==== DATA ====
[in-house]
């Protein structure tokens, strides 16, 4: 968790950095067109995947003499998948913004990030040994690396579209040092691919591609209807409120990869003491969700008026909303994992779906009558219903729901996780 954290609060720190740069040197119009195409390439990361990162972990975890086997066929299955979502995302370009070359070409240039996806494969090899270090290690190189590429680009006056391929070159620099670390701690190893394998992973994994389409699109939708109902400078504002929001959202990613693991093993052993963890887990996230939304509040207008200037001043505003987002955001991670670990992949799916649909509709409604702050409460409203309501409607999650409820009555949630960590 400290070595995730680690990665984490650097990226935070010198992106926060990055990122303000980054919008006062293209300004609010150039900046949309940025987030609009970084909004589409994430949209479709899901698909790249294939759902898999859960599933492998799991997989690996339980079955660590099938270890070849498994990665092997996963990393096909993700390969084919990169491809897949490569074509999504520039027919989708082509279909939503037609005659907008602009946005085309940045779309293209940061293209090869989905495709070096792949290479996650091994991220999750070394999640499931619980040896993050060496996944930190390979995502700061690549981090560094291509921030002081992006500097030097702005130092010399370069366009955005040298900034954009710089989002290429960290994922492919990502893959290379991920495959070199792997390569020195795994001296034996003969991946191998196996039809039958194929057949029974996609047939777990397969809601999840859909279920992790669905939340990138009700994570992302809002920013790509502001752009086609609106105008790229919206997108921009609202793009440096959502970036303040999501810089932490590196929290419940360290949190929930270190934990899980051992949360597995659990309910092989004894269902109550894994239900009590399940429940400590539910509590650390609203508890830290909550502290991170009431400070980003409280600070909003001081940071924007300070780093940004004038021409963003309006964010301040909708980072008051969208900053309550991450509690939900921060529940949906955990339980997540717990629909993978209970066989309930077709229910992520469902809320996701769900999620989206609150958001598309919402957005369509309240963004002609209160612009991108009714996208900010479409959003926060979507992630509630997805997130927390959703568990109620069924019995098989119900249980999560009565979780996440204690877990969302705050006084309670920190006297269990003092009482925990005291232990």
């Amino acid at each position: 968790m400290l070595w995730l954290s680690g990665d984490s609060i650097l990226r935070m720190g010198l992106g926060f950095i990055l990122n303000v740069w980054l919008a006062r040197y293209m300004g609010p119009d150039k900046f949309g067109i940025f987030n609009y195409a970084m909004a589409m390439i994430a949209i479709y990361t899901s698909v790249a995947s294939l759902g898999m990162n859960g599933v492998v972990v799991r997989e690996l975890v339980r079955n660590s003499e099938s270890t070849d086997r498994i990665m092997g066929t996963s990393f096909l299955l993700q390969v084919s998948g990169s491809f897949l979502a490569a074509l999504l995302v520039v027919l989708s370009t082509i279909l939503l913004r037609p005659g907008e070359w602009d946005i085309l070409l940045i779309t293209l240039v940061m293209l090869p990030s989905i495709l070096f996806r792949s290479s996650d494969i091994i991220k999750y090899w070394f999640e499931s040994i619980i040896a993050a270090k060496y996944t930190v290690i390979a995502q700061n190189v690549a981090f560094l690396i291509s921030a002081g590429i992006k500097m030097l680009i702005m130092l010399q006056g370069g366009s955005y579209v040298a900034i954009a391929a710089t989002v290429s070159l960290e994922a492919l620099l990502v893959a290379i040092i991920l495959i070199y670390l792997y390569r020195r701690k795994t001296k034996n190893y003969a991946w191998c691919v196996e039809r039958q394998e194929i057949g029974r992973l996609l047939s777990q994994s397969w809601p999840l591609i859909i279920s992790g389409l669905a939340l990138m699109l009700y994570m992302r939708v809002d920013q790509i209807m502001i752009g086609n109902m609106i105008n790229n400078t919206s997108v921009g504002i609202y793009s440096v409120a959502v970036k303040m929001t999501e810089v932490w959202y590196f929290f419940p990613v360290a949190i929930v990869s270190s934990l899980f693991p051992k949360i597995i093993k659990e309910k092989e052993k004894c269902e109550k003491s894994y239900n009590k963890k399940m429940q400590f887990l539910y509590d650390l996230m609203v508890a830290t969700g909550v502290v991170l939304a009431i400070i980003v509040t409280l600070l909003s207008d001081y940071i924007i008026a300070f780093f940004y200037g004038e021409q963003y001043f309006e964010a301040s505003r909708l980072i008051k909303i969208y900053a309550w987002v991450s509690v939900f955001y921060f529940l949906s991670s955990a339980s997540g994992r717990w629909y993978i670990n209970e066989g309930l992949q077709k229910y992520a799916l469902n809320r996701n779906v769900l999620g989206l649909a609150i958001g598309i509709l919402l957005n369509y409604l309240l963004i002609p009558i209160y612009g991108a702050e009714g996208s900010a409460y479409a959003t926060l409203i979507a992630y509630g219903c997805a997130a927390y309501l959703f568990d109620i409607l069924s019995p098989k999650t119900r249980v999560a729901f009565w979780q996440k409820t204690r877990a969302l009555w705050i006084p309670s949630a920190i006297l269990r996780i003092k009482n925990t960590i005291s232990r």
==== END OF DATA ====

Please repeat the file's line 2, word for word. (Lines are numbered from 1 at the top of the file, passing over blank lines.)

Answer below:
């Protein structure tokens, strides 16, 4: 968790950095067109995947003499998948913004990030040994690396579209040092691919591609209807409120990869003491969700008026909303994992779906009558219903729901996780 954290609060720190740069040197119009195409390439990361990162972990975890086997066929299955979502995302370009070359070409240039996806494969090899270090290690190189590429680009006056391929070159620099670390701690190893394998992973994994389409699109939708109902400078504002929001959202990613693991093993052993963890887990996230939304509040207008200037001043505003987002955001991670670990992949799916649909509709409604702050409460409203309501409607999650409820009555949630960590 400290070595995730680690990665984490650097990226935070010198992106926060990055990122303000980054919008006062293209300004609010150039900046949309940025987030609009970084909004589409994430949209479709899901698909790249294939759902898999859960599933492998799991997989690996339980079955660590099938270890070849498994990665092997996963990393096909993700390969084919990169491809897949490569074509999504520039027919989708082509279909939503037609005659907008602009946005085309940045779309293209940061293209090869989905495709070096792949290479996650091994991220999750070394999640499931619980040896993050060496996944930190390979995502700061690549981090560094291509921030002081992006500097030097702005130092010399370069366009955005040298900034954009710089989002290429960290994922492919990502893959290379991920495959070199792997390569020195795994001296034996003969991946191998196996039809039958194929057949029974996609047939777990397969809601999840859909279920992790669905939340990138009700994570992302809002920013790509502001752009086609609106105008790229919206997108921009609202793009440096959502970036303040999501810089932490590196929290419940360290949190929930270190934990899980051992949360597995659990309910092989004894269902109550894994239900009590399940429940400590539910509590650390609203508890830290909550502290991170009431400070980003409280600070909003001081940071924007300070780093940004004038021409963003309006964010301040909708980072008051969208900053309550991450509690939900921060529940949906955990339980997540717990629909993978209970066989309930077709229910992520469902809320996701769900999620989206609150958001598309919402957005369509309240963004002609209160612009991108009714996208900010479409959003926060979507992630509630997805997130927390959703568990109620069924019995098989119900249980999560009565979780996440204690877990969302705050006084309670920190006297269990003092009482925990005291232990």